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Opportunity knocks.

St. Francis County on Upswing With Three New Industries

WITH THREE MAJOR new industries preparing to move in, these are heady times in St. Francis County.

Slowly fading are the memories of the 1980s, a decade in which Forrest City, the county seat, lost more than 2,000 manufacturing jobs, assuring the county a consistent spot atop the state unemployment chart.

Then there was the social and political turmoil that plagued the town, beginning in 1984 when two masked men broke into the home of Wayne Dumond, who was awaiting trial on a rape charge, and castrated him. Dumond's testicles later turned up in a jar on the desk of County Sheriff Coolidge Conlee, who himself ended up in prison on extortion and racketeering charges. Conlee died in April 1990.

In between those publicity-generating incidents surfaced frequent media accounts highlighting racial tension in the county.

It all added up to a public relations nightmare.

But, like a phoenix, Forrest City is rising from the ashes. Its new incarnation may make St. Francis County the state's next economic success story.

"To be able to recruit major facilities like we've done in light of all that, I think, just proves the stamina and the character of the community because some of those are tough images to overcome," says Forrest City Mayor Danny Ferguson.

The comeback began more than three years ago when an aide to then-Gov. Bill Clinton called Ferguson and Perry Webb, executive director of the Forrest City Chamber of Commerce, to see if the city was interested in construction of a federal prison.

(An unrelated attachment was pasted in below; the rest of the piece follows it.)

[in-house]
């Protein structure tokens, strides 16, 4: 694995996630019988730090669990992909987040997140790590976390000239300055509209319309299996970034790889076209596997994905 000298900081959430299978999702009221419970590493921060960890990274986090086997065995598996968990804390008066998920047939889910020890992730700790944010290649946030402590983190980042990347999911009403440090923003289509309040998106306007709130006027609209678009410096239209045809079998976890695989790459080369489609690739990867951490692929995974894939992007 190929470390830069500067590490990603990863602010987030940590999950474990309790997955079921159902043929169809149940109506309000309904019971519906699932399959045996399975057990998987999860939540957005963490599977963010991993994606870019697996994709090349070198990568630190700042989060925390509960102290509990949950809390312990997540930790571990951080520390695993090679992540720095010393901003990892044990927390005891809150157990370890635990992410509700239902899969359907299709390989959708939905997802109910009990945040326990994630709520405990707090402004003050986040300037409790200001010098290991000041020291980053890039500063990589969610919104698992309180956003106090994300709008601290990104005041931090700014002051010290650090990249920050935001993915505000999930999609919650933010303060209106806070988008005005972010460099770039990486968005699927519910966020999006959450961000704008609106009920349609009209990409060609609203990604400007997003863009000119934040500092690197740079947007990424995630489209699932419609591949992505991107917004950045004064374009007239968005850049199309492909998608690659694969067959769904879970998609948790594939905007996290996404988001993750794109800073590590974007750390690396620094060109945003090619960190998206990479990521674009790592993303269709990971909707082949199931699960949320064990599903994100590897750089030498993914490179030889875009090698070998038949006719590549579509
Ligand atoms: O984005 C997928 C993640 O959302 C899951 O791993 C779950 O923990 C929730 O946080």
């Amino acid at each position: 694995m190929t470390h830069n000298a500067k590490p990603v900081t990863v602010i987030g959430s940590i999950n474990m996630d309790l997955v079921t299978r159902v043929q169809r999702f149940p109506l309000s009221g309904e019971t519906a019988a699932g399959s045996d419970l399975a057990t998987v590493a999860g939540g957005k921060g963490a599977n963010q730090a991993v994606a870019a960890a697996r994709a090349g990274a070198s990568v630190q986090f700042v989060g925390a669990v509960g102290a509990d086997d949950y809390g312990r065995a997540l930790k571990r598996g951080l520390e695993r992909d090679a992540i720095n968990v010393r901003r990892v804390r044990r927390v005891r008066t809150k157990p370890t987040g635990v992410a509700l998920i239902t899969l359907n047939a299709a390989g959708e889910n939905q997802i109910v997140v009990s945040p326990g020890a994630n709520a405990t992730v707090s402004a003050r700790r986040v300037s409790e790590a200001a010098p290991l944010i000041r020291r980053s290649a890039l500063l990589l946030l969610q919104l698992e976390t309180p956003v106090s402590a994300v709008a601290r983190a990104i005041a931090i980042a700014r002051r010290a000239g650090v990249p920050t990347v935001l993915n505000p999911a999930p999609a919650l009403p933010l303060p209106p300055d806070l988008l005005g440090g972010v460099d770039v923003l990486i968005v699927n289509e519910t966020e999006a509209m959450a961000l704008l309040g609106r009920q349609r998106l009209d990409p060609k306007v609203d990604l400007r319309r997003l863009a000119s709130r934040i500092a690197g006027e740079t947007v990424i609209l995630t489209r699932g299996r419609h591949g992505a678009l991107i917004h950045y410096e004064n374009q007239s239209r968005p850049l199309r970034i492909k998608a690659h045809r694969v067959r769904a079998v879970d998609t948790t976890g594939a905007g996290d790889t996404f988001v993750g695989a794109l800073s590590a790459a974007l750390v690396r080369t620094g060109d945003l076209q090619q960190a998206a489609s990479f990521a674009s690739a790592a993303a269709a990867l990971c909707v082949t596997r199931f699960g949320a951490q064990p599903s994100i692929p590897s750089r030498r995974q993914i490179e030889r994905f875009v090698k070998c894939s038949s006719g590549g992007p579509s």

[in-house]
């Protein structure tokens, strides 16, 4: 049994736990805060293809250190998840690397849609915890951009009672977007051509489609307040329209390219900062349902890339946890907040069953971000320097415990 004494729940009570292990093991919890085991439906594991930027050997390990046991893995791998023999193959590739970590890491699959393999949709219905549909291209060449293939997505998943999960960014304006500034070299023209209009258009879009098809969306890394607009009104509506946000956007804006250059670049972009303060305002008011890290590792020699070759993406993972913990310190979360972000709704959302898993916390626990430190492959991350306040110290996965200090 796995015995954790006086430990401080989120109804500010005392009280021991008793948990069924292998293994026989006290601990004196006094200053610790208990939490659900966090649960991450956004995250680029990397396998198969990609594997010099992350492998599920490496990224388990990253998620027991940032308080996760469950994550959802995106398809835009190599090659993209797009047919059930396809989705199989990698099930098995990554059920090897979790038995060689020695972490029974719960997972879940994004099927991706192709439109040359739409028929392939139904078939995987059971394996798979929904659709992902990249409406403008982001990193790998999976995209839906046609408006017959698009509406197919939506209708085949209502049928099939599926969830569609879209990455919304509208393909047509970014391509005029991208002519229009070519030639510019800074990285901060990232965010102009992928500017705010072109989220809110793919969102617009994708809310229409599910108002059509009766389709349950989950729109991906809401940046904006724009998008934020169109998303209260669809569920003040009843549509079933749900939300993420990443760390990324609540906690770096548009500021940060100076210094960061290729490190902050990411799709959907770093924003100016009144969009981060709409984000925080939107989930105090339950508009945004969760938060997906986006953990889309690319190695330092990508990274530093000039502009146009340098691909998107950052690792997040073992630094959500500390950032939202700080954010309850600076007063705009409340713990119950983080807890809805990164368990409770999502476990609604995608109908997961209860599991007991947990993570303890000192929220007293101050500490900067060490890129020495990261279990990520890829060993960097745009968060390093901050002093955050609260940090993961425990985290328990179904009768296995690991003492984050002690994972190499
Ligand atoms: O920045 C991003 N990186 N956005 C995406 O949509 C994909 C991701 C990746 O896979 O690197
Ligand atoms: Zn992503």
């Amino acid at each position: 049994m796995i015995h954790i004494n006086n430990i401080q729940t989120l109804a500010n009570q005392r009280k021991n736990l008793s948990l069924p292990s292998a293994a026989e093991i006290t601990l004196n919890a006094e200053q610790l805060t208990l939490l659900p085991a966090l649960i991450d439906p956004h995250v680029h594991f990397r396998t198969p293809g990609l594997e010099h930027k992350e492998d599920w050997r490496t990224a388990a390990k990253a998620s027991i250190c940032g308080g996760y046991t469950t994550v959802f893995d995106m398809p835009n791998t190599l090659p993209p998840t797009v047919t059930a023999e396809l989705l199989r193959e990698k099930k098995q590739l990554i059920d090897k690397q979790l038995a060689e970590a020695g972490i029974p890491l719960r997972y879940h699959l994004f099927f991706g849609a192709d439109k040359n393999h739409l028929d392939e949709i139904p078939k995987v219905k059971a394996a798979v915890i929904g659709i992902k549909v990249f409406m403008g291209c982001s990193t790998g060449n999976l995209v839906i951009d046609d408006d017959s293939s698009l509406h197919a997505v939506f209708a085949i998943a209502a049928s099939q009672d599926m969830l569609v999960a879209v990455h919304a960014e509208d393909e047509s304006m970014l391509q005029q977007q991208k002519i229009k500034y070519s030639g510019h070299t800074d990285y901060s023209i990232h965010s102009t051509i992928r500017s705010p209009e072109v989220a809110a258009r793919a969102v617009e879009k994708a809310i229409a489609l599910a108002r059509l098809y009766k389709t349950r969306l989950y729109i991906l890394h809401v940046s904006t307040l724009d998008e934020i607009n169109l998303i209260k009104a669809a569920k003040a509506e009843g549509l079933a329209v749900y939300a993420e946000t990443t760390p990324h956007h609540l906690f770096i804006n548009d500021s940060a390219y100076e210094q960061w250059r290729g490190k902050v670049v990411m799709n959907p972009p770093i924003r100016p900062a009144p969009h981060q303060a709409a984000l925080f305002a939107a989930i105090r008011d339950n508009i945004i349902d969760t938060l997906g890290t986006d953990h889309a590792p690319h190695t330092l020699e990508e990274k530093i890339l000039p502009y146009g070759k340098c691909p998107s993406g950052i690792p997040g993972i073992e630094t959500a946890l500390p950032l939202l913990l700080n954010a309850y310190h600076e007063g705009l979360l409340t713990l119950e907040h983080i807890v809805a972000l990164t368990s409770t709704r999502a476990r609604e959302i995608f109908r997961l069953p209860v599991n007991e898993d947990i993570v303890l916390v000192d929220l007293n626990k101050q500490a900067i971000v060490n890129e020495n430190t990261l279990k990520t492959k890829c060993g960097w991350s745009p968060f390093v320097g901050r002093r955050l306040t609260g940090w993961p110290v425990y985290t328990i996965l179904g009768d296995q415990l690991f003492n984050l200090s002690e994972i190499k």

At the time, the town's manufacturing sector was stagnant. A 1985 strike at Sanyo Manufacturing Corp. underscored conflicts between management and organized labor in Forrest City, casting a pall over any attempts to recruit new industry.

Ferguson and Webb saw the prison as a way to diversify Forrest City's economy with a business that would be recession-proof, but they had to have support.

"You don't really know what the response of the community's going to be when you propose a prison, so we held a public hearing," Ferguson says. "Out of 300 people, we had two hands go up against it, and so at that point it just gave us a direction to go."

The support for the project was a sign of something else.

"That was such a point of unity for us that had not been seen in Forrest City in so long," says Weston Lewey, associate publisher of Forrest City's newspaper, The Daily Times-Herald and a former chamber president.

Webb says Clinton "hand-carried the concept of putting in federal prisons" through the Lower Mississippi Delta Development Commission. U.S. Sen. Dale Bumpers and former U.S. Rep. Bill Alexander joined in the political persuasion. In 1991, Forrest City found out it had been selected for the prison, which is expected eventually to employ as many as 1,000 people and funnel $12.9 million annually into the local economy.

Although the state's politicians initiated the prison idea, Forrest City residents and business leaders played a major role in keeping the idea alive. They flooded the Bureau of Prisons with encouraging letters, and they went to Washington to lobby key people.

Even after Forrest City had been chosen, the encouragement campaign continued. One farmer, who operates a peach orchard next to the intended prison site, wrote the bureau to welcome the prison to his neighborhood.

Ferguson says it was this kind of down-home sincerity that paid off for Forrest City in getting the prison and, more recently, in recruiting Dixie Foods Co., a subsidiary of Doskocil Cos. of Hutchinson, Kan., to bring in a meat-processing plant that will open by November and employ about 185.